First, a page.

TAMPA, Fla. – Jan. 5, 2009 – Florida homeowners facing foreclosure may soon get one last chance to negotiate with lenders trying to take back their homes.
The Florida Supreme Court issued an administrative order last week that requires a third-party mediation program with all new foreclosure lawsuits involving primary residences.
The goal of the order, written by Chief Justice Peggy Quince, is to help handle the state’s glut of foreclosures. An estimated 456,000 foreclosure cases statewide are clogging the court system, she said.
Florida has the third-highest mortgage delinquency rate in the nation, according to the order. “The crisis continues unabated,” Quince wrote.
The order backs a recommendation made in August by the Supreme Court’s residential task force. The court asked the task force to study the problem and offer guidance.
“I’m pleased the court recognized the need of what the task force asked for,” said Alan Bookman, a task force member and former Florida Bar president. “This is going to force lenders and borrowers to talk to each other. They may not be able to work something out, but it’s a start.”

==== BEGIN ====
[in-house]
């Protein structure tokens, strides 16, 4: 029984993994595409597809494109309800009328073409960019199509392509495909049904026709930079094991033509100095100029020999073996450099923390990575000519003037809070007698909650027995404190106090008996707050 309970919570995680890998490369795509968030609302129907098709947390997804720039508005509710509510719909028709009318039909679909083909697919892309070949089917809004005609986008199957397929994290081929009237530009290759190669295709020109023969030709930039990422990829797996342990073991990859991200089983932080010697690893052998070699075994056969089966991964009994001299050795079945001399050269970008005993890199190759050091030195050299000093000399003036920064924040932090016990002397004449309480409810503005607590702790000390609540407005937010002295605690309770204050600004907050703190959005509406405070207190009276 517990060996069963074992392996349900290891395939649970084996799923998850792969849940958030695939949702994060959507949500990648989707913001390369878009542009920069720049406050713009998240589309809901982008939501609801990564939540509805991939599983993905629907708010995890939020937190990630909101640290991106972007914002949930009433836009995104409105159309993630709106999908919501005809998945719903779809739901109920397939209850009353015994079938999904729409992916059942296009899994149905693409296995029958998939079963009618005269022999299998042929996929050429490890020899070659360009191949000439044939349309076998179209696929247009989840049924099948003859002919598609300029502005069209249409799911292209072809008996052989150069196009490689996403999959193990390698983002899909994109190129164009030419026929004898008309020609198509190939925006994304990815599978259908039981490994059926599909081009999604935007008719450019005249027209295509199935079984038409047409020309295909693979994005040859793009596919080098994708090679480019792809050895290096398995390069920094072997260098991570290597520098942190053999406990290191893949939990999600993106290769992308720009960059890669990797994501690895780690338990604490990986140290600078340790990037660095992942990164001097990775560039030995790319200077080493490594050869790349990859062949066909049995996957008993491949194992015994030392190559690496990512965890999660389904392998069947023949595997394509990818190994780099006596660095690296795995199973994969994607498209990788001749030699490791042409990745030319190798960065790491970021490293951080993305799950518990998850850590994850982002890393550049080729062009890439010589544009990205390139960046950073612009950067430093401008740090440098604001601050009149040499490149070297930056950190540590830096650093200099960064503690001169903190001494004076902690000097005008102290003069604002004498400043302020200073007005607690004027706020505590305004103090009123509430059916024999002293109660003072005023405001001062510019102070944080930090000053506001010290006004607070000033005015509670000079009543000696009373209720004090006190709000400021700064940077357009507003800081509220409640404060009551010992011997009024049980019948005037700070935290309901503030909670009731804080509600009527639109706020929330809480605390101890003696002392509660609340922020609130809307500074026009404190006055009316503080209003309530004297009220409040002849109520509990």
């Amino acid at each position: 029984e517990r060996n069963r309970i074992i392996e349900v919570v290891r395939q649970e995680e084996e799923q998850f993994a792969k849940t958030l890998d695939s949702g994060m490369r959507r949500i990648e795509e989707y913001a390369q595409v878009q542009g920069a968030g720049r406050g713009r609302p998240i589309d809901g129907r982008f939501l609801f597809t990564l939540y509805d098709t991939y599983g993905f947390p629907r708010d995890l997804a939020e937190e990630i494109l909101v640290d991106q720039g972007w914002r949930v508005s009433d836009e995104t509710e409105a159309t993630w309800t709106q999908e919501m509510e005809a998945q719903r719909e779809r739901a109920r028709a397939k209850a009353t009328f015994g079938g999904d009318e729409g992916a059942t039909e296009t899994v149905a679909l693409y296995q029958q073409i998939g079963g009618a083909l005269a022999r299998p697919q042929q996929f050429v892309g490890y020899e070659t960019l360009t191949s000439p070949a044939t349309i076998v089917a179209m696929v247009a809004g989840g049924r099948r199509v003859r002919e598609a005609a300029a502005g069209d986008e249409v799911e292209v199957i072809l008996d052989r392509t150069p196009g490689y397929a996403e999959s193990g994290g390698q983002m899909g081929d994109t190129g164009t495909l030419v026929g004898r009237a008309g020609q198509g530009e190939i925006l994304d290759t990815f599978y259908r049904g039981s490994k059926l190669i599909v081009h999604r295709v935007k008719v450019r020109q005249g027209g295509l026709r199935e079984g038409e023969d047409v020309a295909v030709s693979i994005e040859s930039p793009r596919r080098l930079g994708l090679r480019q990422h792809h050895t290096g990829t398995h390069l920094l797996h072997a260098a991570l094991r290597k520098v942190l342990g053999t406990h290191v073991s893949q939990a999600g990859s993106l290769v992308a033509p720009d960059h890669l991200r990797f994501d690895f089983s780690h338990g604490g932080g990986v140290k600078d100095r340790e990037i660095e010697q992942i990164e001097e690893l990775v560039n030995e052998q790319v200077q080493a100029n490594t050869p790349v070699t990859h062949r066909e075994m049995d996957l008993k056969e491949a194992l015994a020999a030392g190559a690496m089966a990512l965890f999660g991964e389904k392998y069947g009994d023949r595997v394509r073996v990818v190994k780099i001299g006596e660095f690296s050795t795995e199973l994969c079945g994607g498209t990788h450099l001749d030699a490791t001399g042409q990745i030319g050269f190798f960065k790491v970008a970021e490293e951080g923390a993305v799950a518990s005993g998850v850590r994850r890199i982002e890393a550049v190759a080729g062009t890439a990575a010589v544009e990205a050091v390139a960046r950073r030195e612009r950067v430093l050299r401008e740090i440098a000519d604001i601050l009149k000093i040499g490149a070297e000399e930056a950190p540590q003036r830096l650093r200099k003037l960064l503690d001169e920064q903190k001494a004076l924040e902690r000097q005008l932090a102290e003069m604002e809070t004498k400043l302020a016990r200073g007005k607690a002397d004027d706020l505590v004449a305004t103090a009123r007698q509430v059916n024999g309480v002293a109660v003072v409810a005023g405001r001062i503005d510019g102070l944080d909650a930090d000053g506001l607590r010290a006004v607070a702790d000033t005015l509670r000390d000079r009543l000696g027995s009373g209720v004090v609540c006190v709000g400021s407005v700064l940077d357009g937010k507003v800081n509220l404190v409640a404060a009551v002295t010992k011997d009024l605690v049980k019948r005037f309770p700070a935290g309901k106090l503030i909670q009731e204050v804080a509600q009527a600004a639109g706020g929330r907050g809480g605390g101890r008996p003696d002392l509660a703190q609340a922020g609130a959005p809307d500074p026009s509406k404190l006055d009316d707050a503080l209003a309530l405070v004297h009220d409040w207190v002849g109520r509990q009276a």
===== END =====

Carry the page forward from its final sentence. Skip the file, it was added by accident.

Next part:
Lenders have spoken out against mandatory mediation and said it would cause even more delays. Alex Sanchez, president and CEO of the Florida Bankers Association, told the Tribune in August that lenders already are in constant touch with borrowers and file foreclosure cases as a last resort.
Sanchez could not be reached for comment Monday.
The mediation order will be executed through the chief judges of Florida’s 20 judicial circuits. Bookman said he expects the program to be in place by mid-February.
The program requires sending all cases involving primary residences to mediation unless the plaintiff and borrower have already done so or both parties agree to opt out.
The cost of mediation is not to exceed $750, according to the order. Lenders would pay the fee initially, though they could recoup some costs if mediation fails and a foreclosure lawsuit is filed in court.
It’s unclear on what date the mediation requirement kicks in, but it does not apply to cases already in the pipeline, Bookman said.
The order likely will apply to cases filed after the chief judges sign orders for each circuit, Bookman said. However, the chief judges could assign a different date.
“They could make it affective for cases filed this week, when the order was signed,” Bookman said.
Most areas of Florida continue to see a rise in foreclosure filings.
However, the Tampa-St. Petersburg-Clearwater metro area recently saw overall foreclosure filings slow. The November number dropped 9 percent year-over-year and 1 percent from the previous month, according to RealtyTrac, a California company that tracks mortgage activity.
Even so, the area has been rocked by foreclosures. The category of filings known as new foreclosure lawsuits increased in November, from 31,380 the month before to 32,276.